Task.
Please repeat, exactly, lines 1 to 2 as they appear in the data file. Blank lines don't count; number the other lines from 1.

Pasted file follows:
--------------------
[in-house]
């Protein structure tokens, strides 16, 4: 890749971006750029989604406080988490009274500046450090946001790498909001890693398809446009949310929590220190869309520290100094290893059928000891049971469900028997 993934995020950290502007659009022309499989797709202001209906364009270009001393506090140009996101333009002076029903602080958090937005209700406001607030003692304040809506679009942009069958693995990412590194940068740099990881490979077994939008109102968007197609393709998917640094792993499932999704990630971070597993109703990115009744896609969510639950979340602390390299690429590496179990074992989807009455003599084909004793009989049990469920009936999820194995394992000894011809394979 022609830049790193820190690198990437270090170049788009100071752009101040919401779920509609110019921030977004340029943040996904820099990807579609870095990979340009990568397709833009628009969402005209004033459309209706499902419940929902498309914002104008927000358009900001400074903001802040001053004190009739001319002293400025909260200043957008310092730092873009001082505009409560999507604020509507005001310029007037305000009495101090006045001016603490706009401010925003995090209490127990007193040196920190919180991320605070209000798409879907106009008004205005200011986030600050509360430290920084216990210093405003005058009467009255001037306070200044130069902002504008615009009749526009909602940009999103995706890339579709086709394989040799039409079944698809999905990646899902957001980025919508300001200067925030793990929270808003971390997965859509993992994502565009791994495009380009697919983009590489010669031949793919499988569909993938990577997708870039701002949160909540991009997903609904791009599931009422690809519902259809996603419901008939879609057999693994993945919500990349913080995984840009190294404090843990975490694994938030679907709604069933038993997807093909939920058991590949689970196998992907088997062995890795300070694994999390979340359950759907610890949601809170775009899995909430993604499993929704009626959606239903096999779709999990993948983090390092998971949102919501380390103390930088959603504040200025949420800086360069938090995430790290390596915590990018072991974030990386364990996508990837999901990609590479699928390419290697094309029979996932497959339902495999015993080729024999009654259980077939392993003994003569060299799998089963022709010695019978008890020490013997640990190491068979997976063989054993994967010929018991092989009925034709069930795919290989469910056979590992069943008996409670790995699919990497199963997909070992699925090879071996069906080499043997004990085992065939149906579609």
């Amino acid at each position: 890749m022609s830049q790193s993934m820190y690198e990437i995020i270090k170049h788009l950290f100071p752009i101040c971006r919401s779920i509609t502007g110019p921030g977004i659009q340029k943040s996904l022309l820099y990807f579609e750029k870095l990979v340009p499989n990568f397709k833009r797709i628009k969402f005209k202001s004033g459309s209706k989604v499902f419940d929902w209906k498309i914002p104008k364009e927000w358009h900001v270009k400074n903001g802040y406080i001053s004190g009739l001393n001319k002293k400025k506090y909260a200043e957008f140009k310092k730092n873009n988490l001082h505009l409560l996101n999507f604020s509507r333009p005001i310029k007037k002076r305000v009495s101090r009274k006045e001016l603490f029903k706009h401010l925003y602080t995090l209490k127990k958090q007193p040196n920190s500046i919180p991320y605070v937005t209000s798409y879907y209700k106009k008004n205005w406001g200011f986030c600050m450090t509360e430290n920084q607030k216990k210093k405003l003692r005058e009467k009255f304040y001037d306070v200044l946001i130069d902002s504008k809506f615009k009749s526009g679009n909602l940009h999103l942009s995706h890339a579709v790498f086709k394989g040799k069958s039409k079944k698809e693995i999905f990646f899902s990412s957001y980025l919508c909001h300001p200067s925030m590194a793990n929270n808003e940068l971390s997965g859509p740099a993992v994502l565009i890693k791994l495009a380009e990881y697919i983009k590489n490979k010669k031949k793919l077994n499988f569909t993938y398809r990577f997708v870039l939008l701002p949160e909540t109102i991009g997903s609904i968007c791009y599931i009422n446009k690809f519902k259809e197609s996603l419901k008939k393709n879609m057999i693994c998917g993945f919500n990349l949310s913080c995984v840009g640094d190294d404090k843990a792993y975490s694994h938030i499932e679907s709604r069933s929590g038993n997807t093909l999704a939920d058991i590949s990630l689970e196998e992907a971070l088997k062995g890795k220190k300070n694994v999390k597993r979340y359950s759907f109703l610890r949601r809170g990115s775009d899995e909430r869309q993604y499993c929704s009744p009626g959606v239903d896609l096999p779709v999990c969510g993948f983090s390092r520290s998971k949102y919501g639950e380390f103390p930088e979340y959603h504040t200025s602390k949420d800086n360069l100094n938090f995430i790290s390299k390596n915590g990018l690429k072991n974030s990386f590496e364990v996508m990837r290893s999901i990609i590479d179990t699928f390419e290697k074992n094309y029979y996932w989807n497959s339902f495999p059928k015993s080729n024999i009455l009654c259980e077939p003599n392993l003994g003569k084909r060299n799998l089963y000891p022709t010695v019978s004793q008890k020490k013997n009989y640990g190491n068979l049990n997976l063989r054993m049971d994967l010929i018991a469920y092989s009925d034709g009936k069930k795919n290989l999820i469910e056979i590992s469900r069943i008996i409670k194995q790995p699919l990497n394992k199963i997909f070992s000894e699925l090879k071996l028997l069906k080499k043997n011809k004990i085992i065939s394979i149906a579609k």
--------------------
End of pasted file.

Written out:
[in-house]
């Protein structure tokens, strides 16, 4: 890749971006750029989604406080988490009274500046450090946001790498909001890693398809446009949310929590220190869309520290100094290893059928000891049971469900028997 993934995020950290502007659009022309499989797709202001209906364009270009001393506090140009996101333009002076029903602080958090937005209700406001607030003692304040809506679009942009069958693995990412590194940068740099990881490979077994939008109102968007197609393709998917640094792993499932999704990630971070597993109703990115009744896609969510639950979340602390390299690429590496179990074992989807009455003599084909004793009989049990469920009936999820194995394992000894011809394979 022609830049790193820190690198990437270090170049788009100071752009101040919401779920509609110019921030977004340029943040996904820099990807579609870095990979340009990568397709833009628009969402005209004033459309209706499902419940929902498309914002104008927000358009900001400074903001802040001053004190009739001319002293400025909260200043957008310092730092873009001082505009409560999507604020509507005001310029007037305000009495101090006045001016603490706009401010925003995090209490127990007193040196920190919180991320605070209000798409879907106009008004205005200011986030600050509360430290920084216990210093405003005058009467009255001037306070200044130069902002504008615009009749526009909602940009999103995706890339579709086709394989040799039409079944698809999905990646899902957001980025919508300001200067925030793990929270808003971390997965859509993992994502565009791994495009380009697919983009590489010669031949793919499988569909993938990577997708870039701002949160909540991009997903609904791009599931009422690809519902259809996603419901008939879609057999693994993945919500990349913080995984840009190294404090843990975490694994938030679907709604069933038993997807093909939920058991590949689970196998992907088997062995890795300070694994999390979340359950759907610890949601809170775009899995909430993604499993929704009626959606239903096999779709999990993948983090390092998971949102919501380390103390930088959603504040200025949420800086360069938090995430790290390596915590990018072991974030990386364990996508990837999901990609590479699928390419290697094309029979996932497959339902495999015993080729024999009654259980077939392993003994003569060299799998089963022709010695019978008890020490013997640990190491068979997976063989054993994967010929018991092989009925034709069930795919290989469910056979590992069943008996409670790995699919990497199963997909070992699925090879071996069906080499043997004990085992065939149906579609």